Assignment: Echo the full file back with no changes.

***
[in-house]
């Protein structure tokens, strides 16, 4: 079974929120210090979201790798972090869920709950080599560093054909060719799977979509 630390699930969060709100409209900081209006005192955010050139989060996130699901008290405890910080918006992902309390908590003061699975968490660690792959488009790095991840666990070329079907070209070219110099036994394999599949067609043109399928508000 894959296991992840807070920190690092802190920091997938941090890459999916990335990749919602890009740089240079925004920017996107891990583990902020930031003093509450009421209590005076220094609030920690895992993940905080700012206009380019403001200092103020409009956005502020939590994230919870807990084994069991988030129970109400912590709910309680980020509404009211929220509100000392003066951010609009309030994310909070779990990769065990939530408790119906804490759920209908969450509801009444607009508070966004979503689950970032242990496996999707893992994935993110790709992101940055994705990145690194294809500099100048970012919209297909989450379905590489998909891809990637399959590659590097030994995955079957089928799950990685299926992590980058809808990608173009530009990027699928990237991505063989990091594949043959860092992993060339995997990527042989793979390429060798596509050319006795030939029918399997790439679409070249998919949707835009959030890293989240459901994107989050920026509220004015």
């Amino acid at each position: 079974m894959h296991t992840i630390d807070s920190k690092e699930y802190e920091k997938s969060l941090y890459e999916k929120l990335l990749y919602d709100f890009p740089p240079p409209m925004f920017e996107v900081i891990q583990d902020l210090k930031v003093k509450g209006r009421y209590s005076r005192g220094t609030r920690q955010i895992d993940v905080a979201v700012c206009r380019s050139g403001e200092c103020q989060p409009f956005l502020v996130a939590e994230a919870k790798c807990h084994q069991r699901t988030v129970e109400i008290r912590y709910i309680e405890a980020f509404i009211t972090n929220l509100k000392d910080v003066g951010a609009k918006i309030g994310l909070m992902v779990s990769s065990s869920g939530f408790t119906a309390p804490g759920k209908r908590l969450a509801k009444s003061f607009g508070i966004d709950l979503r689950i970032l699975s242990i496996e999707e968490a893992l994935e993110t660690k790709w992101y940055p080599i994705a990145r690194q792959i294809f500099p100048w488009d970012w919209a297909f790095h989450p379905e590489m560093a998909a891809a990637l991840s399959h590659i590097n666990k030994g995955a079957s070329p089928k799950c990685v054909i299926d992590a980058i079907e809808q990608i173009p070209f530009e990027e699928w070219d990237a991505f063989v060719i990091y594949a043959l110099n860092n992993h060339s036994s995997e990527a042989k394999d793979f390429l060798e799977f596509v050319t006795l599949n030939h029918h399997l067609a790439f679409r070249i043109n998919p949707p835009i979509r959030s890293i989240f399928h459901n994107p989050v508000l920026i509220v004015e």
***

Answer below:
[in-house]
């Protein structure tokens, strides 16, 4: 079974929120210090979201790798972090869920709950080599560093054909060719799977979509 630390699930969060709100409209900081209006005192955010050139989060996130699901008290405890910080918006992902309390908590003061699975968490660690792959488009790095991840666990070329079907070209070219110099036994394999599949067609043109399928508000 894959296991992840807070920190690092802190920091997938941090890459999916990335990749919602890009740089240079925004920017996107891990583990902020930031003093509450009421209590005076220094609030920690895992993940905080700012206009380019403001200092103020409009956005502020939590994230919870807990084994069991988030129970109400912590709910309680980020509404009211929220509100000392003066951010609009309030994310909070779990990769065990939530408790119906804490759920209908969450509801009444607009508070966004979503689950970032242990496996999707893992994935993110790709992101940055994705990145690194294809500099100048970012919209297909989450379905590489998909891809990637399959590659590097030994995955079957089928799950990685299926992590980058809808990608173009530009990027699928990237991505063989990091594949043959860092992993060339995997990527042989793979390429060798596509050319006795030939029918399997790439679409070249998919949707835009959030890293989240459901994107989050920026509220004015």
């Amino acid at each position: 079974m894959h296991t992840i630390d807070s920190k690092e699930y802190e920091k997938s969060l941090y890459e999916k929120l990335l990749y919602d709100f890009p740089p240079p409209m925004f920017e996107v900081i891990q583990d902020l210090k930031v003093k509450g209006r009421y209590s005076r005192g220094t609030r920690q955010i895992d993940v905080a979201v700012c206009r380019s050139g403001e200092c103020q989060p409009f956005l502020v996130a939590e994230a919870k790798c807990h084994q069991r699901t988030v129970e109400i008290r912590y709910i309680e405890a980020f509404i009211t972090n929220l509100k000392d910080v003066g951010a609009k918006i309030g994310l909070m992902v779990s990769s065990s869920g939530f408790t119906a309390p804490g759920k209908r908590l969450a509801k009444s003061f607009g508070i966004d709950l979503r689950i970032l699975s242990i496996e999707e968490a893992l994935e993110t660690k790709w992101y940055p080599i994705a990145r690194q792959i294809f500099p100048w488009d970012w919209a297909f790095h989450p379905e590489m560093a998909a891809a990637l991840s399959h590659i590097n666990k030994g995955a079957s070329p089928k799950c990685v054909i299926d992590a980058i079907e809808q990608i173009p070209f530009e990027e699928w070219d990237a991505f063989v060719i990091y594949a043959l110099n860092n992993h060339s036994s995997e990527a042989k394999d793979f390429l060798e799977f596509v050319t006795l599949n030939h029918h399997l067609a790439f679409r070249i043109n998919p949707p835009i979509r959030s890293i989240f399928h459901n994107p989050v508000l920026i509220v004015e």